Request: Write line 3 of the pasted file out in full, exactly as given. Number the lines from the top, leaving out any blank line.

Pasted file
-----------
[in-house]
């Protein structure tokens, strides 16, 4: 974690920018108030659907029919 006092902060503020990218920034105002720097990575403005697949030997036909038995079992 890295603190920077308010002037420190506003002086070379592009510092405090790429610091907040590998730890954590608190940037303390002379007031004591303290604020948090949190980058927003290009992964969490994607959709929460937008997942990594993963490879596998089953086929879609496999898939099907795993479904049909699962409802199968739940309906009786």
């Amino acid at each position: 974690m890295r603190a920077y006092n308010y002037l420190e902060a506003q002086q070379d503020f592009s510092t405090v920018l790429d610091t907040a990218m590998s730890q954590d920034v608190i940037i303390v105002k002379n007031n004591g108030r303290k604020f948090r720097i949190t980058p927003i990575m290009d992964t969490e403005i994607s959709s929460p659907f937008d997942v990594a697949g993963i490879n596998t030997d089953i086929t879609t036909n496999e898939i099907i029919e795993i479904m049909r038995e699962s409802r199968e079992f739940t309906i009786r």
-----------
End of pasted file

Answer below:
């Amino acid at each position: 974690m890295r603190a920077y006092n308010y002037l420190e902060a506003q002086q070379d503020f592009s510092t405090v920018l790429d610091t907040a990218m590998s730890q954590d920034v608190i940037i303390v105002k002379n007031n004591g108030r303290k604020f948090r720097i949190t980058p927003i990575m290009d992964t969490e403005i994607s959709s929460p659907f937008d997942v990594a697949g993963i490879n596998t030997d089953i086929t879609t036909n496999e898939i099907i029919e795993i479904m049909r038995e699962s409802r199968e079992f739940t309906i009786r």